Why Complain? (March 15, 2015)

Listen to the sermon:

Sermon for March 15, 2015: Why complain?

Deborah White

          I recently heard about a study that suggested that complaining is good for your health.  My first reaction was to exclaim, “I guess that means my teenaged daughter is going to live forever!”  But then I began to wonder exactly what the study results meant.  Is it that complaining allows us to vent our pent-up feelings?  Or is it possible that when we voice our complaints out loud they don’t seem so bad?  Or perhaps it’s that maybe we get a tiny bit of satisfaction by making everyone around us as miserable as we are.

The Hebrew Scriptures don’t tell us whether the Israelites felt any better after they complained to Moses in the wilderness.  We just know that they did a lot of it.  Despite the fact that God sent Moses to rescue his people from a life of slavery, the Israelites started complaining almost immediately after escaping Egypt.

In fact, there are numerous passages in the Exodus narrative which feature

Israelites whose complaints sound pretty familiar to anyone who’s taken a long road trip with children in the back seat of a car.  “I’m thirsty.  I’m hungry.  Are we there yet”?  God is pretty patient with them, but today’s reading from the Hebrew Scriptures suggests that at a certain point in the Exodus God had had enough – so he sent poisonous serpents among the people and many were bitten and died.  It’s safe to say that in their case, complaining was not good for their health.

And it’s not necessarily good for us either.  According to study author Guy Winch, “We complain today more than ever before in history but few of our complaints get us the results we want. Instead we usually find ourselves repeating the same tale of woe or dissatisfaction to one person after the other in an effort to rid ourselves of our frustration… The problem is that today we associate the act of complaining with venting far more than we do with problem solving.”[1]  It’s like my mother always said – if you want to feel better, you can’t just complain about things – you have to do something about them – because complaining is only good for your health if it motivates change – if it brings hope.

Maybe that’s why the Israelites kept complaining instead of trying to help themselves.  Maybe they started to lose hope.  They were in the middle of a desert.

They didn’t know where they were going or how long it was going to take to get there.  They had given up everything based on the word of one man and for the worship of a God they had never even seen.  Maybe hopelessness started to make its way among them.  Like poison.  Like snakes.  Like death.  Maybe it was just too hard for them to keep believing in something that seemed impossible.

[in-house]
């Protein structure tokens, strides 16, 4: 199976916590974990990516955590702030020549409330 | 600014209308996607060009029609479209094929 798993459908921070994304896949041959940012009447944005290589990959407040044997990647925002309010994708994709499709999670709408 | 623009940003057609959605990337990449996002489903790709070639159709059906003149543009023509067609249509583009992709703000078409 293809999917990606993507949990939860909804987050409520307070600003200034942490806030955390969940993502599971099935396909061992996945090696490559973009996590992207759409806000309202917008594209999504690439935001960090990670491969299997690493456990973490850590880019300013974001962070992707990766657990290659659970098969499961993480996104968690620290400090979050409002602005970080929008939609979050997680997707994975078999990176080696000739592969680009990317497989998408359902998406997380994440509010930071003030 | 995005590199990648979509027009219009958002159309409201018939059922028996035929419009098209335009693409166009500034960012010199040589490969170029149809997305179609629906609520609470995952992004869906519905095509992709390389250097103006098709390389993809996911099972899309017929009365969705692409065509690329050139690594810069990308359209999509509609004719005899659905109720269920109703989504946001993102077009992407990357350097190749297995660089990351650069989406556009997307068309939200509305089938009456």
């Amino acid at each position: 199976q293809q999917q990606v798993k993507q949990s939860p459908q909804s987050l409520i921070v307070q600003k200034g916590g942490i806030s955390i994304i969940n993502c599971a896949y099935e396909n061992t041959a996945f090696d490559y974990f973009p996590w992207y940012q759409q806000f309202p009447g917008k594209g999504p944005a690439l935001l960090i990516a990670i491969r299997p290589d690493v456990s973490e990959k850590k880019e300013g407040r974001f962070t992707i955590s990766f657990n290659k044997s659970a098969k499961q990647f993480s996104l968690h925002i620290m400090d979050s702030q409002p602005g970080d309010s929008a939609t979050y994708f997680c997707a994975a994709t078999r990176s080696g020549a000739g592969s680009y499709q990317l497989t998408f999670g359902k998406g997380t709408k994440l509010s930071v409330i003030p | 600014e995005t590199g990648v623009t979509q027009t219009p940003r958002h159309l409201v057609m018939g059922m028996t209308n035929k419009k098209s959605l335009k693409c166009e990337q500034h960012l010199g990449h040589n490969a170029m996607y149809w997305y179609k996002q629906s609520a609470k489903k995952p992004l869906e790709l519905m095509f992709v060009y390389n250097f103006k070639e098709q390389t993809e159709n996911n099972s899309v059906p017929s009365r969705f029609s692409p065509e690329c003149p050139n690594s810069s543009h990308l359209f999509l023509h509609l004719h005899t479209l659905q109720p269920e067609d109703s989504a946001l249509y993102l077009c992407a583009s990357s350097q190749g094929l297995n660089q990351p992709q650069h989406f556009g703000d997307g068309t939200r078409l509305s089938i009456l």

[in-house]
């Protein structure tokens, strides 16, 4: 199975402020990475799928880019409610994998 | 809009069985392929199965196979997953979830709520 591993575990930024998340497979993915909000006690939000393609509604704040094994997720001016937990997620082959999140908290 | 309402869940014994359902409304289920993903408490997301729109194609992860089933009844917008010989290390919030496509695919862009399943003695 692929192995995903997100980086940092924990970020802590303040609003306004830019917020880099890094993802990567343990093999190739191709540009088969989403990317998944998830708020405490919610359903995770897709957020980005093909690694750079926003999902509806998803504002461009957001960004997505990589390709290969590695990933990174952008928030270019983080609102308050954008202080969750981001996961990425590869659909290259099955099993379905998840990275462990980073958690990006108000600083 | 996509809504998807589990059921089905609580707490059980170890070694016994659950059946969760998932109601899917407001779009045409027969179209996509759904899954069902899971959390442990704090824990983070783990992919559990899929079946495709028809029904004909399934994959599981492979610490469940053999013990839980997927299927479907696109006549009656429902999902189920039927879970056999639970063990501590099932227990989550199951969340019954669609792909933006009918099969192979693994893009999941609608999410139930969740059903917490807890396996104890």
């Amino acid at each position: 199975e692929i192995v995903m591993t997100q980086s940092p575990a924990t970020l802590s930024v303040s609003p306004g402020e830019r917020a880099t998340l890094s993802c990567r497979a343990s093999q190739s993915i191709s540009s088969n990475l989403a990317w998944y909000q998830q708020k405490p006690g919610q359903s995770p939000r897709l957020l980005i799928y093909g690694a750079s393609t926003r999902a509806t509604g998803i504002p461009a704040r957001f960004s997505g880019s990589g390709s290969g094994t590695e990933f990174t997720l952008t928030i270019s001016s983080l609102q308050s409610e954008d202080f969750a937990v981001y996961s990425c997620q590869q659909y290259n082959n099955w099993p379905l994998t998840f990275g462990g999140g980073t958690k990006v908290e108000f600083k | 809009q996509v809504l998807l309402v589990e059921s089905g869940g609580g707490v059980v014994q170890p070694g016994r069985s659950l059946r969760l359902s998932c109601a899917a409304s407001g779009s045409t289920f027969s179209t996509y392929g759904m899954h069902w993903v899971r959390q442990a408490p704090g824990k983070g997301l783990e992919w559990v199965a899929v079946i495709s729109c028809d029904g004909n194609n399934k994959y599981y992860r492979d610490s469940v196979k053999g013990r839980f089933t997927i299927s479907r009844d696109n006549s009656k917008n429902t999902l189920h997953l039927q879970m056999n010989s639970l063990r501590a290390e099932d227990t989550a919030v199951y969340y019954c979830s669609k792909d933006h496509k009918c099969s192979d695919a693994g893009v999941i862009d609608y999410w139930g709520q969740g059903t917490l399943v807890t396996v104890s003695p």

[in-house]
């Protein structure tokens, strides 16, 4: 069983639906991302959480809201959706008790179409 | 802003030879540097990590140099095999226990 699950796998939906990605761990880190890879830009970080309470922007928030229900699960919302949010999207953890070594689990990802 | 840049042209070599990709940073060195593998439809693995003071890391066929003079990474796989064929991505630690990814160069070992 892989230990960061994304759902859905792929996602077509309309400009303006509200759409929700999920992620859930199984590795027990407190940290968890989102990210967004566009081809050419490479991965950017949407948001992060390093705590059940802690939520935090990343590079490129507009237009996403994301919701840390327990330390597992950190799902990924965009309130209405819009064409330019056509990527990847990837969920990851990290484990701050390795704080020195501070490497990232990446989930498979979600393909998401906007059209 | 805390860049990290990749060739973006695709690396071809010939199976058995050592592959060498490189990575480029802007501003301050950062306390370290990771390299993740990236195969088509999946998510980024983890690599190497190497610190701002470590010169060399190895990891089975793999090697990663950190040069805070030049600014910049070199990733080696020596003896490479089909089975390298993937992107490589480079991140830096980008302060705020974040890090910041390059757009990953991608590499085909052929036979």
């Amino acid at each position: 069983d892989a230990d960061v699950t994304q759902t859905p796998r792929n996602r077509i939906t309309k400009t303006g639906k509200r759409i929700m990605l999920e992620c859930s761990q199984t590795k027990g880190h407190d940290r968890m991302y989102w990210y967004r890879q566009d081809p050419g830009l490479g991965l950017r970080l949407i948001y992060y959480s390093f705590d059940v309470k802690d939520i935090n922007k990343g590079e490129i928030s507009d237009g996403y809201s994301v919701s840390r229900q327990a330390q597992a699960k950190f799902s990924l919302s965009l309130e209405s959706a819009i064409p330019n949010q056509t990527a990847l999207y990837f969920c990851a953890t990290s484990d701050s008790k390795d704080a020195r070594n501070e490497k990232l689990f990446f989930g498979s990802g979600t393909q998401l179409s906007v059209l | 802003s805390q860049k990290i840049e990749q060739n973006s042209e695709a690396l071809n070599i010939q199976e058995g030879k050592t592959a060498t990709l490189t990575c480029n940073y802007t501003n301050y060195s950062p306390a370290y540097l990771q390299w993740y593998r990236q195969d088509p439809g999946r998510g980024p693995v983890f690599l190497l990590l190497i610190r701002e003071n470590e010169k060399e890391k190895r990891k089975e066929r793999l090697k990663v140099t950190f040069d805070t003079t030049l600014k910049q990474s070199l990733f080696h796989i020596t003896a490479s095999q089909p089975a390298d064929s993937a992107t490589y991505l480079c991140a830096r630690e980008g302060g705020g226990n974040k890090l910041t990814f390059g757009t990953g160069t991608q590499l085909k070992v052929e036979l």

The members of the early Christian communities also complained a lot.  We know this because so many of Paul’s letters seem to be written in response to disputes among them.  Paul spends a lot of his time telling people how to live with each other, and he often can come across as more punitive than pastoral.  That’s why many scholars don’t believe he wrote the collection of letters we heard from today because, unlike Paul’s more practical letters, the Epistle written for the people at Ephesus seems to be focused on what Christians have, instead of what they should do.  And what we have, according to the writer, is grace. We who were dead from sin are alive because God allowed Jesus to become human and to be punished for human sins.

The idea that we owe God for having offended him and that Jesus paid that debt for is us is the core of what many Christians believe.  Based on the number of t-shirts, posters, and placards you see that read “John 3:16,” you might call it “the secret password of salvation”: “God so loved the world that he gave his only Son, so that everyone who believes in him may not perish but have everlasting life.”  Humans are bad.  God is good.  Jesus died for our sins.  If we believe this we are saved, but if we don’t believe, we are condemned.  It seems straightforward, and, for many people, it’s that simple.